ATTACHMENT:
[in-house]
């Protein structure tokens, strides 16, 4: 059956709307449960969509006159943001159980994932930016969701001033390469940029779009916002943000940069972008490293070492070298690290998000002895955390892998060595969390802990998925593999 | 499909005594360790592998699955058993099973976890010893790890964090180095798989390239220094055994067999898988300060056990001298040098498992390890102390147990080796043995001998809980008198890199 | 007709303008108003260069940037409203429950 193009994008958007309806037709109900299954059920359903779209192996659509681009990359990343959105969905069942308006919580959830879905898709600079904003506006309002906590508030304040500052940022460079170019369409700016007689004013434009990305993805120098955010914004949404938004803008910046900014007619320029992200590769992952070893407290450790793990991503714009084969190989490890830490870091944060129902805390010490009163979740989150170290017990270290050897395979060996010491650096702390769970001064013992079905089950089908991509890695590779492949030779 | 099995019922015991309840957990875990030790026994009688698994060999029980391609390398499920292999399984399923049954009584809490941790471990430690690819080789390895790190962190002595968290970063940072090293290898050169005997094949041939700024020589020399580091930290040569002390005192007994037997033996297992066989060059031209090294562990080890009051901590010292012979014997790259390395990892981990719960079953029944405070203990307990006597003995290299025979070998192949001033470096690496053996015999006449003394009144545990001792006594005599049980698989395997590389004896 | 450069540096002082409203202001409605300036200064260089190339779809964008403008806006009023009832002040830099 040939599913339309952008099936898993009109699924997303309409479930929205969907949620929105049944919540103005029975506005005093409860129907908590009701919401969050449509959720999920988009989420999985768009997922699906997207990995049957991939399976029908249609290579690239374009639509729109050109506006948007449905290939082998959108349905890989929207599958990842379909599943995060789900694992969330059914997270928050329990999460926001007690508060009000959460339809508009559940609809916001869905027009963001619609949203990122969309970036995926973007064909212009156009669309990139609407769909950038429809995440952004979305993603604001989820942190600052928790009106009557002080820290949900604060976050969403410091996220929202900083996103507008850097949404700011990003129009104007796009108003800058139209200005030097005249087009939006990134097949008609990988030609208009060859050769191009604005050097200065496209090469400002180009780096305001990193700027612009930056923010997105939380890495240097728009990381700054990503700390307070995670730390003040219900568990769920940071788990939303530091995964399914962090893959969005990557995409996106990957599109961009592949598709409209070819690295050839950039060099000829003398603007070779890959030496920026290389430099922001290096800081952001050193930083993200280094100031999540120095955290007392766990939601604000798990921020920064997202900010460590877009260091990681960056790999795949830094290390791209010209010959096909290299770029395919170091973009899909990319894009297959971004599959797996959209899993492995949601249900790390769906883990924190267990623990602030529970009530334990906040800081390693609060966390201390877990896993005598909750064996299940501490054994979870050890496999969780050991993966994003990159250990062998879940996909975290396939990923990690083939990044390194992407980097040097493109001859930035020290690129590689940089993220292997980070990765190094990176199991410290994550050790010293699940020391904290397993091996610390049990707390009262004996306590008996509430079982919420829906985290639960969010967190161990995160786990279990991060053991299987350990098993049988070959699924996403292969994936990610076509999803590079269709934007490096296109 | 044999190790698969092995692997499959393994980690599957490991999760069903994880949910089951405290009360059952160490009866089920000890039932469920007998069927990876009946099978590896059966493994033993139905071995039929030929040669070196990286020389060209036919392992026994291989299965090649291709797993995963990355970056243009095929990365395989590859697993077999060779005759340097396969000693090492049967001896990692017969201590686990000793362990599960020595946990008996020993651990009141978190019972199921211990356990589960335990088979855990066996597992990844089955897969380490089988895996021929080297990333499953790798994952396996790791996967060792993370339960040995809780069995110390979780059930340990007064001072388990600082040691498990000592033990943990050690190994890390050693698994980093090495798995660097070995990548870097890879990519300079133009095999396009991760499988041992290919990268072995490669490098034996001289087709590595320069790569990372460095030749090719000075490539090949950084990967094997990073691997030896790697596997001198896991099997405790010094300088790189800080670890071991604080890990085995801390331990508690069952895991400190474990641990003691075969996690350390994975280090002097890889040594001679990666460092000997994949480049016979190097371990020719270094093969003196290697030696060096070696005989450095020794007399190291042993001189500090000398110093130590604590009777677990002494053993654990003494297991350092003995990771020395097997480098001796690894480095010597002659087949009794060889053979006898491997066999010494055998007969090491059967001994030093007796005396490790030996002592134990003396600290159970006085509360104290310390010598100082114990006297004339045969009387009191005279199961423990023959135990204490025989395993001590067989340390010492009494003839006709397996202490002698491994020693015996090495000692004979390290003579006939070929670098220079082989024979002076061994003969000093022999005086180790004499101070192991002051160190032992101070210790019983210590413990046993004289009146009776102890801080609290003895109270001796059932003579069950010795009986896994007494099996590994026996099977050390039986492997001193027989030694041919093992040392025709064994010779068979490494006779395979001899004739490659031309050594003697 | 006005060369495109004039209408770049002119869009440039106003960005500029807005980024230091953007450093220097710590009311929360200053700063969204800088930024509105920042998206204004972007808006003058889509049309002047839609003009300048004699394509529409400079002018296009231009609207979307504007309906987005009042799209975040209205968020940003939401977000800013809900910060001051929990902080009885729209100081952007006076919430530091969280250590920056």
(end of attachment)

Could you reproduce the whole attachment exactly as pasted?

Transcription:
[in-house]
């Protein structure tokens, strides 16, 4: 059956709307449960969509006159943001159980994932930016969701001033390469940029779009916002943000940069972008490293070492070298690290998000002895955390892998060595969390802990998925593999 | 499909005594360790592998699955058993099973976890010893790890964090180095798989390239220094055994067999898988300060056990001298040098498992390890102390147990080796043995001998809980008198890199 | 007709303008108003260069940037409203429950 193009994008958007309806037709109900299954059920359903779209192996659509681009990359990343959105969905069942308006919580959830879905898709600079904003506006309002906590508030304040500052940022460079170019369409700016007689004013434009990305993805120098955010914004949404938004803008910046900014007619320029992200590769992952070893407290450790793990991503714009084969190989490890830490870091944060129902805390010490009163979740989150170290017990270290050897395979060996010491650096702390769970001064013992079905089950089908991509890695590779492949030779 | 099995019922015991309840957990875990030790026994009688698994060999029980391609390398499920292999399984399923049954009584809490941790471990430690690819080789390895790190962190002595968290970063940072090293290898050169005997094949041939700024020589020399580091930290040569002390005192007994037997033996297992066989060059031209090294562990080890009051901590010292012979014997790259390395990892981990719960079953029944405070203990307990006597003995290299025979070998192949001033470096690496053996015999006449003394009144545990001792006594005599049980698989395997590389004896 | 450069540096002082409203202001409605300036200064260089190339779809964008403008806006009023009832002040830099 040939599913339309952008099936898993009109699924997303309409479930929205969907949620929105049944919540103005029975506005005093409860129907908590009701919401969050449509959720999920988009989420999985768009997922699906997207990995049957991939399976029908249609290579690239374009639509729109050109506006948007449905290939082998959108349905890989929207599958990842379909599943995060789900694992969330059914997270928050329990999460926001007690508060009000959460339809508009559940609809916001869905027009963001619609949203990122969309970036995926973007064909212009156009669309990139609407769909950038429809995440952004979305993603604001989820942190600052928790009106009557002080820290949900604060976050969403410091996220929202900083996103507008850097949404700011990003129009104007796009108003800058139209200005030097005249087009939006990134097949008609990988030609208009060859050769191009604005050097200065496209090469400002180009780096305001990193700027612009930056923010997105939380890495240097728009990381700054990503700390307070995670730390003040219900568990769920940071788990939303530091995964399914962090893959969005990557995409996106990957599109961009592949598709409209070819690295050839950039060099000829003398603007070779890959030496920026290389430099922001290096800081952001050193930083993200280094100031999540120095955290007392766990939601604000798990921020920064997202900010460590877009260091990681960056790999795949830094290390791209010209010959096909290299770029395919170091973009899909990319894009297959971004599959797996959209899993492995949601249900790390769906883990924190267990623990602030529970009530334990906040800081390693609060966390201390877990896993005598909750064996299940501490054994979870050890496999969780050991993966994003990159250990062998879940996909975290396939990923990690083939990044390194992407980097040097493109001859930035020290690129590689940089993220292997980070990765190094990176199991410290994550050790010293699940020391904290397993091996610390049990707390009262004996306590008996509430079982919420829906985290639960969010967190161990995160786990279990991060053991299987350990098993049988070959699924996403292969994936990610076509999803590079269709934007490096296109 | 044999190790698969092995692997499959393994980690599957490991999760069903994880949910089951405290009360059952160490009866089920000890039932469920007998069927990876009946099978590896059966493994033993139905071995039929030929040669070196990286020389060209036919392992026994291989299965090649291709797993995963990355970056243009095929990365395989590859697993077999060779005759340097396969000693090492049967001896990692017969201590686990000793362990599960020595946990008996020993651990009141978190019972199921211990356990589960335990088979855990066996597992990844089955897969380490089988895996021929080297990333499953790798994952396996790791996967060792993370339960040995809780069995110390979780059930340990007064001072388990600082040691498990000592033990943990050690190994890390050693698994980093090495798995660097070995990548870097890879990519300079133009095999396009991760499988041992290919990268072995490669490098034996001289087709590595320069790569990372460095030749090719000075490539090949950084990967094997990073691997030896790697596997001198896991099997405790010094300088790189800080670890071991604080890990085995801390331990508690069952895991400190474990641990003691075969996690350390994975280090002097890889040594001679990666460092000997994949480049016979190097371990020719270094093969003196290697030696060096070696005989450095020794007399190291042993001189500090000398110093130590604590009777677990002494053993654990003494297991350092003995990771020395097997480098001796690894480095010597002659087949009794060889053979006898491997066999010494055998007969090491059967001994030093007796005396490790030996002592134990003396600290159970006085509360104290310390010598100082114990006297004339045969009387009191005279199961423990023959135990204490025989395993001590067989340390010492009494003839006709397996202490002698491994020693015996090495000692004979390290003579006939070929670098220079082989024979002076061994003969000093022999005086180790004499101070192991002051160190032992101070210790019983210590413990046993004289009146009776102890801080609290003895109270001796059932003579069950010795009986896994007494099996590994026996099977050390039986492997001193027989030694041919093992040392025709064994010779068979490494006779395979001899004739490659031309050594003697 | 006005060369495109004039209408770049002119869009440039106003960005500029807005980024230091953007450093220097710590009311929360200053700063969204800088930024509105920042998206204004972007808006003058889509049309002047839609003009300048004699394509529409400079002018296009231009609207979307504007309906987005009042799209975040209205968020940003939401977000800013809900910060001051929990902080009885729209100081952007006076919430530091969280250590920056």